Your Teeth and Diabetes: What’s the Connection?

Do you ever wonder about your teeth and diabetes?  My guess is, probably not.  Most people with diabetes don’t realize how much their blood sugar can affect their oral health, and why having poorly managed blood sugars can lead to dental infections and tooth loss.

Before I get into all that, here’s a fun fact about my family:  I’ve never had a cavity in my whole life, and neither has my sister.  My grandad didn’t have a cavity until he was in his 60’s, so I think we just inherited his good genes.  It’s either that or the fact that our parents made us brush our teeth with an egg timer when we were kids, which my sister and I thought was outrageous.  Anyway, back to you…

How diabetes affects your teeth

High blood sugar can lead to dehydration.  (Remember that thirst and the need to urinate are symptoms of hyperglycemia?).  When you’re dehydrated, you have less saliva in your mouth.  One of the jobs of saliva is to continuously wash your teeth and get rid of any germs that are hanging around in your mouth.  If you don’t have enough saliva to do the job, the germs stick to your teeth, and they are more likely to cause decay.

Poorly controlled diabetes causes gum disease

For the same reason that high blood sugar can cause tooth decay, it can also cause gum disease — also known as periodontal disease.  Gums become sore, red, and inflamed.  The American Dental Association says that periodontal disease is the most common type of dental health problem in people with diabetes.  One in every five people with diabetes suffers from gum disease, and one in every five cases of tooth loss is linked to diabetes.

Gum disease is a vicious cycle:  a significant infection in the gums raises blood sugar, and elevated blood sugar feeds the infection.  Treating gum disease in a person with diabetes requires treating the infection and managing blood sugars at the same time.

How to keep your teeth healthy with diabetes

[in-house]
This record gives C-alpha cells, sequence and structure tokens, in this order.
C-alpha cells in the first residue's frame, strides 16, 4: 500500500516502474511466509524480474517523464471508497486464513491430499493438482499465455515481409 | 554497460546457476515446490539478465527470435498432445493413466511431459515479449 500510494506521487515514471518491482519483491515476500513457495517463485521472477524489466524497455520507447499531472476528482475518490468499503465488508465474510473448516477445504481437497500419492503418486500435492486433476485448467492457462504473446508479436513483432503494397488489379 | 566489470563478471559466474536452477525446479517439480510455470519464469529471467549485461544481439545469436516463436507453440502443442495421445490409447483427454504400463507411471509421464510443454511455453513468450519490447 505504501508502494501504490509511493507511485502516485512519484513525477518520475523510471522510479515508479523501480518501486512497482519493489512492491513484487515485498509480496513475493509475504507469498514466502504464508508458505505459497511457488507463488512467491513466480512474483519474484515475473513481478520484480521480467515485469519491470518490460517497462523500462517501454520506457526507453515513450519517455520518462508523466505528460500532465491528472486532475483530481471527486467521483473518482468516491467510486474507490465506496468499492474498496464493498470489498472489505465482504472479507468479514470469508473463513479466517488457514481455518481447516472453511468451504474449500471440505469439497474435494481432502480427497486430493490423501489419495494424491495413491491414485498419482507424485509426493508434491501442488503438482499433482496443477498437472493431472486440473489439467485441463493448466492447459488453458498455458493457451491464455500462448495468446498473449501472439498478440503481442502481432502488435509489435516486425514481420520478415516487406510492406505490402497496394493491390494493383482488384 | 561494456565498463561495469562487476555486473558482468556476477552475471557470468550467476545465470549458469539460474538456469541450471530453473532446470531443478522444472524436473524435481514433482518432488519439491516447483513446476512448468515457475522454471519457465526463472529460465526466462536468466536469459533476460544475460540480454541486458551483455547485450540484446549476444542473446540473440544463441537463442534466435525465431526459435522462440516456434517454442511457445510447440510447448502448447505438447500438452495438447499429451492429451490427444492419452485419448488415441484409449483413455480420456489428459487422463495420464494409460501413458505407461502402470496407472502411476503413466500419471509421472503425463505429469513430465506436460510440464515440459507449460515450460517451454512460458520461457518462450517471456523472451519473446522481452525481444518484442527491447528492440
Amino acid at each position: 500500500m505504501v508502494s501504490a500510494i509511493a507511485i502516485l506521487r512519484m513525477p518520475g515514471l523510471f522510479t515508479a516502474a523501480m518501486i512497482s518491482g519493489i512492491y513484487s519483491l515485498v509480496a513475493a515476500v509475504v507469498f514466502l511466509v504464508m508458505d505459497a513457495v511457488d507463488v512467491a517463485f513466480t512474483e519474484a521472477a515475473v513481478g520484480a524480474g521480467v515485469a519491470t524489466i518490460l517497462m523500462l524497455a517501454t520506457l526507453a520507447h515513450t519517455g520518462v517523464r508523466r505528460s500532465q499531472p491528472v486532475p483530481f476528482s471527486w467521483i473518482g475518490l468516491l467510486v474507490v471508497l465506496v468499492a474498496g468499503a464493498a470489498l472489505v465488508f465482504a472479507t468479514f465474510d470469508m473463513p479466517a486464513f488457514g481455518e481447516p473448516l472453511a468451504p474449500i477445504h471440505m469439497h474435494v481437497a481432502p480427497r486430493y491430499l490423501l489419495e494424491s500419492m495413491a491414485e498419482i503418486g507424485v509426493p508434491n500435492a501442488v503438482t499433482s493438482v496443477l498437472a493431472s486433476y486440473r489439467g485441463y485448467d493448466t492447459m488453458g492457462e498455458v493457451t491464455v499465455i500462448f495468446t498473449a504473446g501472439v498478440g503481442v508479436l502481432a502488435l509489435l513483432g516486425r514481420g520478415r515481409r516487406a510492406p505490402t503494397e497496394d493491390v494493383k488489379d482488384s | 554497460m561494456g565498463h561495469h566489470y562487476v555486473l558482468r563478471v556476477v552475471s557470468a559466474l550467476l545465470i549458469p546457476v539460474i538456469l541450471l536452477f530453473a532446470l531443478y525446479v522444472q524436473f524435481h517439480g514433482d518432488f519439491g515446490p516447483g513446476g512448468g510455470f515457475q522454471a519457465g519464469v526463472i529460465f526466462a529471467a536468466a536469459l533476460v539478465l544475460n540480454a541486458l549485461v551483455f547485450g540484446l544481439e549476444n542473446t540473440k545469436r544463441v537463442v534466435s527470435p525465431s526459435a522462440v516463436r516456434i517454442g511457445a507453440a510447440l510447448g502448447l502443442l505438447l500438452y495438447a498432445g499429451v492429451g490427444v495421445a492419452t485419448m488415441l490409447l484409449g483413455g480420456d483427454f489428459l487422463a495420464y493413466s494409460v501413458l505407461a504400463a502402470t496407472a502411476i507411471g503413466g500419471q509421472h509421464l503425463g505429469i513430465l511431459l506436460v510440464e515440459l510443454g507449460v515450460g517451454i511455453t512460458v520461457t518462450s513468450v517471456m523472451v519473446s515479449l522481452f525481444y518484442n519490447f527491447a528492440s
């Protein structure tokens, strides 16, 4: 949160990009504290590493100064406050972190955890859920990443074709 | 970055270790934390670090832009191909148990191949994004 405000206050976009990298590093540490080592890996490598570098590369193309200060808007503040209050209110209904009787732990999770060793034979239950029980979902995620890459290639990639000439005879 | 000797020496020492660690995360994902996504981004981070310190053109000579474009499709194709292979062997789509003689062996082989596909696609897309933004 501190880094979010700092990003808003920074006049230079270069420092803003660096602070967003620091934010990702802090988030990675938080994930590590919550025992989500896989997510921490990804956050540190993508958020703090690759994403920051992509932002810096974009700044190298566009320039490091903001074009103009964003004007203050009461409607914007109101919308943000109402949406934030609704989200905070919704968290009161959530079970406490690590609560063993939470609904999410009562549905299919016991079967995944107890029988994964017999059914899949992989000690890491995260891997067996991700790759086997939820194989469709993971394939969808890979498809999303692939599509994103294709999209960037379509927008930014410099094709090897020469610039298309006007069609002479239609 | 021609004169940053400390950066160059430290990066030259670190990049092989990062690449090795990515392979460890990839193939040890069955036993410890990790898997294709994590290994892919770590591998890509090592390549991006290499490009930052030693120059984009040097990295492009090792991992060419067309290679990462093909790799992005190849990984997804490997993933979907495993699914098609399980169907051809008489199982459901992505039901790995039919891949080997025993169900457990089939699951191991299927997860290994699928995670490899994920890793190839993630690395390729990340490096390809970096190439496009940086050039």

The American Dental Association offers these pointers taking care of your teeth if you have diabetes:

  • Get good control of your blood sugars.

  • Avoid smoking.

  • If you wear dentures, clean them daily.

  • Brush your teeth twice a day.  A soft-bristle brush is recommended.

  • Floss your teeth daily.

  • Get regular dental check-ups.

I know…about that last point.  You hate going to the dentist.  I do too, really.  I hate the scraping, the gritty polish, the feeling of being confined to the chair, the taste of latex gloves, the water spraying all over the place…and then there’s the bill at the end.

There’s just not a lot to love about going to the dentist.  I know, I hear you.  But…I really want to maintain my 47-year cavity-free streak, and I really don’t want you to lose your teeth or be in the 20% of people with diabetes who have to live with gum disease.  It’s painful, it’s expensive, and it makes your blood sugars worse.  So, I’ll bite the bullet and go to the dentist if you will, as long as they let me have mint-flavored tooth polish.  Anything else is an abomination, as far as I’m concerned, but that’s a topic for another day…


Action Steps, Day 26:

  1. If it’s been more than six months since your last dental check-up, call your dentist to schedule a visit.

2.  If you don’t have a dentist and you have dental insurance, check with your insurance plan to learn which dentists are in-network.

3.  If the cost of dental care is an issue, call your local health department and ask to speak to the dental health educator.  He or she should have a list of free and low-cost dental clinics in your area.  Dental schools and dental hygiene schools at area colleges and universities are also options to consider for low-cost dental care.

4.  Make sure you’re using a soft-bristle toothbrush.  (Medium and firm brushes are not recommended and can damage gums.)  If your toothbrush is more than 3 months old, get a new one, and make a note on your calendar to buy a new one every 3 months.

5.  I hate to even write this…but floss your teeth.  My childhood dentist had a sign in his office that stuck in my mind.  The sign read, “You don’t have to floss all your teeth, just the ones you want to keep.”

6.  Maybe buy an egg timer? 🙂

7.  If you’re following the 30 Days to Tame Type 2 Diabetes series, today’s physical activity goal is:  pick any kind of movement that feels like fun to you and move around for at least 20 minutes.

Julie Cunningham is a Registered Dietitian and Certified Diabetes Care & Education Specialist. She believes food is the foundation of good health, and that our culture of obsession about body size is damaging to health, happiness, and productivity in far too many people. When not talking or writing about food and health, she can be found in the the mountains of western NC, where she lives with her family and four legged friends.

Julie Cunningham

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